This CfP was published on H/Soz/Kult last week and we are pleased to share it here as well:
“The Georg Eckert Institute for International Textbook Research, Member of the Leibniz Association, has recently acquired a new area of research and knowledge transfer, centring on exploring a diverse range of public educational contexts in which religions and beliefs feature in teaching and learning. In this context, the Institute is organising an interdisciplinary workshop, whose proceedings will serve as a basis for a publication on the following issues. Recent decades have seen diverse societal changes leave their mark both on religion and on education. Many countries have experienced processes of secularisation, pluralisation and individualisation of religion and beliefs; international educational organisations such as UNESCO, the OECD, the EU and the OSCE have undertaken a range of activities in the field of education and religion, while education itself has become markedly more technologically advanced and intertwined with economic interests. Against this backdrop, scholars face the challenge of addressing transformations in the depiction of religions and beliefs in textbooks and in supplementary educational media such as CD-ROMs and internet resources. They also find themselves called upon to provide a response to emergent new questions.
With these issues in mind, the workshop will seek to reconstruct previous research designs and to discuss projects on textbooks and approaches to textbook research revolving around religions and worldviews which have taken place or emerged in the last few decades. Furthermore, it will aim to analyse current research designs on textbooks and new educational media formats which relate to religion. The key questions to explore will be as follows: How has social change, manifesting in marked tendencies towards secularisation alongside religious pluralisation and diversification, impacted on the content of educational media research as it relates to religion? With which methodologies are researchers currently approaching the study of textbooks for use in state education? Which religions and worldviews are they focusing on, and which criteria are they using for the selection, omission and differentiation of material? In what ways is textbook research on religion led by normative issues, and what are the key norms and values involved? What scientific interests are behind this work and have guided its progress and findings, and what is its theoretical background?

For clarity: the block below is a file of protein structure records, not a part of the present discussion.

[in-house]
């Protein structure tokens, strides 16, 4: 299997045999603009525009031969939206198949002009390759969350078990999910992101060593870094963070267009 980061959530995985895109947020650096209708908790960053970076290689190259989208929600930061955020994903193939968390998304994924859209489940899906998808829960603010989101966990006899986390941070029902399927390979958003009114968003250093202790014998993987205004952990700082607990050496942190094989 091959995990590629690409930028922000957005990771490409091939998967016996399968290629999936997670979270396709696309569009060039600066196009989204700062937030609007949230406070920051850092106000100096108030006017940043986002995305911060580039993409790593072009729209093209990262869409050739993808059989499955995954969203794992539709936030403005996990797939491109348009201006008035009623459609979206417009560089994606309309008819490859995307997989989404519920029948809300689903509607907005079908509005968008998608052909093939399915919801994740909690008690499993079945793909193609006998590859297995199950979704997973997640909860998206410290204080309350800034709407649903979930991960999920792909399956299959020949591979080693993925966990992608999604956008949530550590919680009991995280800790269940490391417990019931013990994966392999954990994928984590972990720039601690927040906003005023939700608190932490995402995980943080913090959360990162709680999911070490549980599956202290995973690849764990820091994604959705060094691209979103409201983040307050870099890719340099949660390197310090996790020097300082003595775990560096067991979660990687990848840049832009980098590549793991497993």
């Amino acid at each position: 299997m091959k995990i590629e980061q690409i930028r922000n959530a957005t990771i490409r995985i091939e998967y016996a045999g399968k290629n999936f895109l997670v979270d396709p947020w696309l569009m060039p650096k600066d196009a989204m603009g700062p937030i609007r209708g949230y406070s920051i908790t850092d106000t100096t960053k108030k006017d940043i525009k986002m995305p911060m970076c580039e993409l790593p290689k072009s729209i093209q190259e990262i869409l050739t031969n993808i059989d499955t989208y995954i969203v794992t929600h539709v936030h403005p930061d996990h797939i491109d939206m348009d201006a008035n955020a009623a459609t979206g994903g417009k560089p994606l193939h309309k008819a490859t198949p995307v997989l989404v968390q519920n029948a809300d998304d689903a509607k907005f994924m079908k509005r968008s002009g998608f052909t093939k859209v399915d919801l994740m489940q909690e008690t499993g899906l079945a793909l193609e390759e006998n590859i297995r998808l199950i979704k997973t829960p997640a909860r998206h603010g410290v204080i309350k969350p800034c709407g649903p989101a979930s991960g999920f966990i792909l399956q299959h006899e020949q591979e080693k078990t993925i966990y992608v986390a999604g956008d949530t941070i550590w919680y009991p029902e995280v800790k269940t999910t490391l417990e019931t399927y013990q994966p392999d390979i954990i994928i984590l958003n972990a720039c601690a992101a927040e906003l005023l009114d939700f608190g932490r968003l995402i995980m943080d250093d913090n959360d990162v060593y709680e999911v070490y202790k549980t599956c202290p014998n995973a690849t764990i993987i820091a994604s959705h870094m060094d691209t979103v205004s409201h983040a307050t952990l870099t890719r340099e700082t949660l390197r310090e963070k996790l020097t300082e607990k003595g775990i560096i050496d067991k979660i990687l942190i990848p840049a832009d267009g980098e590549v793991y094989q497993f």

Additionally, we will be exploring which new concepts are in evidence in the construction of religions in today’s textbooks and in other educational media. We will be asking whether, in the light of social change, more prominence should be given to social issues linked to religion, which might be regarded in terms of peace/violence; wealth/poverty; health/illness; justice/injustice; the religious Other; ecology and spirituality.
Please note that the workshop’s primary aim is to develop an edited volume which will be published by the Georg Eckert Institute in German and English. The workshop will be conducted in German and English. We welcome theoretical contributions and methodological reflections from different national or regional contexts and invite all those interested in taking part in the workshop to submit abstracts detailing their relevant projects. Please send your proposal in German or English, encompassing your paper’s title and an abstract (max. 2000 characters) and a brief CV, to firstname.lastname@example.org by 15 May 2014.”